WASHINGTON (Reuters)—U.S. House Republicans are working on changes to their healthcare overhaul bill to provide more generous tax credits for older Americans and add a work requirement for the Medicaid program for the poor, House Speaker Paul Ryan (R-Wis.) said on Sunday.
Ryan said Republican leaders still planned to bring the healthcare bill to a vote on the House of Representatives floor on Thursday. Speaking on the “Fox News Sunday” television program, he said leaders were working to address concerns that had been raised by rank-and-file Republicans to the legislation.
Republicans remain deeply divided over the healthcare overhaul, which is President Donald Trump’s first major legislative initiative. It aims to fulfill his campaign pledge to repeal and replace the Affordable Care Act, popularly known as Obamacare, the signature healthcare program of his Democratic predecessor, Barack Obama.
Democrats say the Republican plan could throw millions off health insurance and hurt the elderly, poor and working families while giving tax cuts to the rich.
“We think we should be offering even more assistance than the bill currently does” for lower-income people age 50–64, Ryan said of the tax credits for health insurance that are proposed in the legislation.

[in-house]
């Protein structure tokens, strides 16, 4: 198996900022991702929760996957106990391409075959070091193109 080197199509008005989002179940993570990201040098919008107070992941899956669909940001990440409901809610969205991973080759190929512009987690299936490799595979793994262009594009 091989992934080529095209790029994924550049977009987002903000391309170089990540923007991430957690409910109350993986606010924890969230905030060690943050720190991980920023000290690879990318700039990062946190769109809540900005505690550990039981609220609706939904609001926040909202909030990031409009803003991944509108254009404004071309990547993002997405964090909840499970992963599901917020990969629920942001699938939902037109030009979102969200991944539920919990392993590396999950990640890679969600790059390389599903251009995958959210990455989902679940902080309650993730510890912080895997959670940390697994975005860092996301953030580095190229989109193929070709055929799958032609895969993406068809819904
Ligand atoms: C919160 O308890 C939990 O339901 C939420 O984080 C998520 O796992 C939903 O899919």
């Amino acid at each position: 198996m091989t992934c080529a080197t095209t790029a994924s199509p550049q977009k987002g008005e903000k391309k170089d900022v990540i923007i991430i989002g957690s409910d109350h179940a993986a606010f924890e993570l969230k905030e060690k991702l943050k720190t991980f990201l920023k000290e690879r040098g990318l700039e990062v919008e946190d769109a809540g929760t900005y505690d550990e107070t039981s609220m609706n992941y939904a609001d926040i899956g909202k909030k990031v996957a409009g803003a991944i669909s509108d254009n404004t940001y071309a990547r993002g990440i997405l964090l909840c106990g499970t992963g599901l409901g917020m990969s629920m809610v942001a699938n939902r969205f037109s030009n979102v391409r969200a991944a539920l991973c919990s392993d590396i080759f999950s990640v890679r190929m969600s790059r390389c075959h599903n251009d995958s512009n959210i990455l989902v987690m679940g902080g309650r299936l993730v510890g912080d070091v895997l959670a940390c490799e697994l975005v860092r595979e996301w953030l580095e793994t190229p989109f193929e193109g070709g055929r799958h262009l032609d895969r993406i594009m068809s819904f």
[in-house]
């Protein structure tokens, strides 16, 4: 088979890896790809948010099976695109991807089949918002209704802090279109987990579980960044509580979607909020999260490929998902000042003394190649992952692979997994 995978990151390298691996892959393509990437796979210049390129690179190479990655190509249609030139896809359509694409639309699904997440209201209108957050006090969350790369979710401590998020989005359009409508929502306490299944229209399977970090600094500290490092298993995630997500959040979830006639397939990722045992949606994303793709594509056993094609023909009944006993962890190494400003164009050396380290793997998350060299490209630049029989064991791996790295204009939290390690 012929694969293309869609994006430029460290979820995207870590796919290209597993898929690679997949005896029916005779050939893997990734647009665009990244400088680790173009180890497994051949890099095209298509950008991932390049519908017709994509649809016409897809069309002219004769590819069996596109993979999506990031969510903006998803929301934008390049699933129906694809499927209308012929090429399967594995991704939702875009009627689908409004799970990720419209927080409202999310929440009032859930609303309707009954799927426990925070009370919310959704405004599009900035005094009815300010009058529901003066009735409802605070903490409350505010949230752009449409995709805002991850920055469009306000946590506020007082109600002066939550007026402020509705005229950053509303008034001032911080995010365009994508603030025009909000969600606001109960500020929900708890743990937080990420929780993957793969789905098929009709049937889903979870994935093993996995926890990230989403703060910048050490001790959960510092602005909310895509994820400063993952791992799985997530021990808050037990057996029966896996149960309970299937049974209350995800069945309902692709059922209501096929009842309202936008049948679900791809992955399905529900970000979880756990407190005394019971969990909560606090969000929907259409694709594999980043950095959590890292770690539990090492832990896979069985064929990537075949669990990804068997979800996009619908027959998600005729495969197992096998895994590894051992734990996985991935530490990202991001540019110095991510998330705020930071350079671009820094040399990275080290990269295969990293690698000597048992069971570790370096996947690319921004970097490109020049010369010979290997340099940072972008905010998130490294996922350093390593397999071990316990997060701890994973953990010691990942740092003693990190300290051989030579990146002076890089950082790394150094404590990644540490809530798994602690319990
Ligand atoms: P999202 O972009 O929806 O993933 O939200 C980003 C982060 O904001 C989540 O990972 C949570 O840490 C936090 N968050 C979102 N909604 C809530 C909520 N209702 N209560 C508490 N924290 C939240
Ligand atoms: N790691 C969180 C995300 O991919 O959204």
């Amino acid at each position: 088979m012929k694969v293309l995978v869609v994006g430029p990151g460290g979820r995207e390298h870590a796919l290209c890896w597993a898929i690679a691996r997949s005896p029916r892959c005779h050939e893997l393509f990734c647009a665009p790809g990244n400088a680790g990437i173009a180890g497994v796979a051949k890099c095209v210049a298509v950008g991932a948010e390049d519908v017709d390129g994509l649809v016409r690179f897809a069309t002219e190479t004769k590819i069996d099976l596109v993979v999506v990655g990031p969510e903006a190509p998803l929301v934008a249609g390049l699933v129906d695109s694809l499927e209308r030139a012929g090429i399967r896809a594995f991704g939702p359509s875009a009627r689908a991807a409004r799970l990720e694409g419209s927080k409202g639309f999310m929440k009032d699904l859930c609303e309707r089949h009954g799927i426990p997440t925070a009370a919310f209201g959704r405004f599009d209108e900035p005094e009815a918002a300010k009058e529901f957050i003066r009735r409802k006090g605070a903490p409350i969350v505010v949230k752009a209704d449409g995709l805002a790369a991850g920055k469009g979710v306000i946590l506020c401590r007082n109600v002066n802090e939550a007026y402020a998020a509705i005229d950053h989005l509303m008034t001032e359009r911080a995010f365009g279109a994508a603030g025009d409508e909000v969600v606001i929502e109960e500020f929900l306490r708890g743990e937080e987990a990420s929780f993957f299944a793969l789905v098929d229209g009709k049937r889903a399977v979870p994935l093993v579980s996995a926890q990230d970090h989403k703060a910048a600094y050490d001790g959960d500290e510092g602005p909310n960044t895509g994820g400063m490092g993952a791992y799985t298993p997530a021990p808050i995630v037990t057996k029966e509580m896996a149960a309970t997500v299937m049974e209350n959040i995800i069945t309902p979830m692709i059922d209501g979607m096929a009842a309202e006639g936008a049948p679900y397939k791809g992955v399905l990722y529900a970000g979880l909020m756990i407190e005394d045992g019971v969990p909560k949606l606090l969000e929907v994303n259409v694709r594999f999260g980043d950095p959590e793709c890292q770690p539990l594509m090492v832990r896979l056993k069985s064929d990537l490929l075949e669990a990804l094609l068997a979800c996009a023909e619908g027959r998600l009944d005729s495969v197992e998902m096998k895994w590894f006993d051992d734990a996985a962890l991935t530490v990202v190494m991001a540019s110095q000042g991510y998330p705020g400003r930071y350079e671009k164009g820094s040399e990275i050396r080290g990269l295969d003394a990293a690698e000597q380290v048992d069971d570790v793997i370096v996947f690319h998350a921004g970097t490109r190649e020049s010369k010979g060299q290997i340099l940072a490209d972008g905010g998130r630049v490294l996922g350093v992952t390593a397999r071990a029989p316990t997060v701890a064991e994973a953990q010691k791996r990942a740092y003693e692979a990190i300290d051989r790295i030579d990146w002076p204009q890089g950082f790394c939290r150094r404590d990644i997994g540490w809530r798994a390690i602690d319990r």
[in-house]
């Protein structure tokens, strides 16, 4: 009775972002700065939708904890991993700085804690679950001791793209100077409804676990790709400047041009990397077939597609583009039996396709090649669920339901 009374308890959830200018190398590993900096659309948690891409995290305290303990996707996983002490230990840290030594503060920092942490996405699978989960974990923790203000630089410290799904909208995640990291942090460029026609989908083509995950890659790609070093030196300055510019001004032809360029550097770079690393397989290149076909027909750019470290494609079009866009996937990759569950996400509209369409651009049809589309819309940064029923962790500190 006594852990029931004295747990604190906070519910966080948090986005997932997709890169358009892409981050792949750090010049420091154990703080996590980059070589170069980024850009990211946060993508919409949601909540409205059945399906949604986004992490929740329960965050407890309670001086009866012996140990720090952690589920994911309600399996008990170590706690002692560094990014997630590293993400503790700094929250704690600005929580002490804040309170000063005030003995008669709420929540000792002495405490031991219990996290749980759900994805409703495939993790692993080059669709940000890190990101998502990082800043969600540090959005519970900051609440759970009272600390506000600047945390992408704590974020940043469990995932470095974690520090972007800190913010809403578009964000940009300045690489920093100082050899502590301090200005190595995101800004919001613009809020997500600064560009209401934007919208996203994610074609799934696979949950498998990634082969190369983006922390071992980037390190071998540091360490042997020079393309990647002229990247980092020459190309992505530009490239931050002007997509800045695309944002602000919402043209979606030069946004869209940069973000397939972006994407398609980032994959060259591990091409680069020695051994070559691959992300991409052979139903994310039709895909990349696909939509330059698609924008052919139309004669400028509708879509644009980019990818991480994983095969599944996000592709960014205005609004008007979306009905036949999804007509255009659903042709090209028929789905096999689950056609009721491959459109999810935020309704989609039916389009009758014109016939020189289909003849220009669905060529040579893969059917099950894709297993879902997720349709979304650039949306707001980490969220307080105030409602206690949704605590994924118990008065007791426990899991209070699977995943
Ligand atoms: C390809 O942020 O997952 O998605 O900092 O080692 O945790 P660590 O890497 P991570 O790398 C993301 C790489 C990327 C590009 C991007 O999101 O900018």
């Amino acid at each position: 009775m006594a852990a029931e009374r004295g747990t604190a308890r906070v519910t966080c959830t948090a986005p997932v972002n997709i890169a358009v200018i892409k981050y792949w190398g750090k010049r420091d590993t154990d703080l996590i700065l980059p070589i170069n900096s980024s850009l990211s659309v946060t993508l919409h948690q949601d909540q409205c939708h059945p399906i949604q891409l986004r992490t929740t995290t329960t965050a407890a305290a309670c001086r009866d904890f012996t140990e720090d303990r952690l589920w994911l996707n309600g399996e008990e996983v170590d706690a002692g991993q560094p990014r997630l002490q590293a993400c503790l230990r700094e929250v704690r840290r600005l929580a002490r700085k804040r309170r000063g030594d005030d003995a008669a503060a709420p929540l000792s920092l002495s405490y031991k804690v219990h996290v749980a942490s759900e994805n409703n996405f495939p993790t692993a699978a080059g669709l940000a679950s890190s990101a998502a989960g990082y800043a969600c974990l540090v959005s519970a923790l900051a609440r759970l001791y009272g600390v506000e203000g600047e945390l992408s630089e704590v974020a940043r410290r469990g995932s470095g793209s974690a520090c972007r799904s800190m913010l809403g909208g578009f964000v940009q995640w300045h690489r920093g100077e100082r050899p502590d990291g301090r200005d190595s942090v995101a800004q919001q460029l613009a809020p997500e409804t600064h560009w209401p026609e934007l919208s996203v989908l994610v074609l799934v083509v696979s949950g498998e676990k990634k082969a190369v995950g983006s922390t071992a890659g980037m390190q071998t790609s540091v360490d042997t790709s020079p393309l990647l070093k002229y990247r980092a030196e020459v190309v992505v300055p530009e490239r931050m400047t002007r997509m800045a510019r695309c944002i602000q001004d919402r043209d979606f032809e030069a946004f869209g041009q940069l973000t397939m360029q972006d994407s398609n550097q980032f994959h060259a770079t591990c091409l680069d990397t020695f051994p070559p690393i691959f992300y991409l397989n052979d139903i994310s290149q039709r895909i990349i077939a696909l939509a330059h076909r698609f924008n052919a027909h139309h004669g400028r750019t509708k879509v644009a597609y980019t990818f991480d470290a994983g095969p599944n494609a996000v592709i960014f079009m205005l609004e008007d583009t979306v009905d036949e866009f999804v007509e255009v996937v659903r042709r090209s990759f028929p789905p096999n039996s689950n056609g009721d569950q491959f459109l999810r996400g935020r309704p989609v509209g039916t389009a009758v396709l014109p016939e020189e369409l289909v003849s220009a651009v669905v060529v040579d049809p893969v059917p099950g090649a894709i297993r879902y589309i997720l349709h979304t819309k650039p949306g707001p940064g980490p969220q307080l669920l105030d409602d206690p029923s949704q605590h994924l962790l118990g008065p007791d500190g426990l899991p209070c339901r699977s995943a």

Ryan also said Republicans were working on changes that would allow federal block grants to states for Medicaid and permit states to impose a work requirement for able-bodied Medicaid recipients.
Trump told reporters in a brief conversation aboard Air Force One that he had meetings about healthcare reform in Florida at the weekend and that the effort to sell the proposal was going well.
He has been wooing lawmakers to vote for the bill and won the backing of a dozen conservative lawmakers on Friday after an Oval Office meeting in which the president endorsed a work requirement and block-grant option for Medicaid.
Trump is set to meet Ezekiel Emanuel, a health policy special adviser under Obama who helped shape the Affordable Care Acton, at the White House on Monday, along with Ryan and Health and Human Services Secretary Tom Price.
Block grants would give states a set amount of money to cover people on the Medicaid program and provide flexibility in spending decisions. However, there is no guarantee funding would keep up with future demands.
‘Trying to Fix Bill’
Although Ryan said he felt “very good” about the health bill’s prospects in the House, a leading conservative lawmaker, Rep. Mark Meadows (R-N.C.), told the C-Span Newsmakers program that there were currently 40 Republican “no” votes in the House. Republicans hold a majority in the chamber but cannot afford to have more than 21 defections for the measure to pass.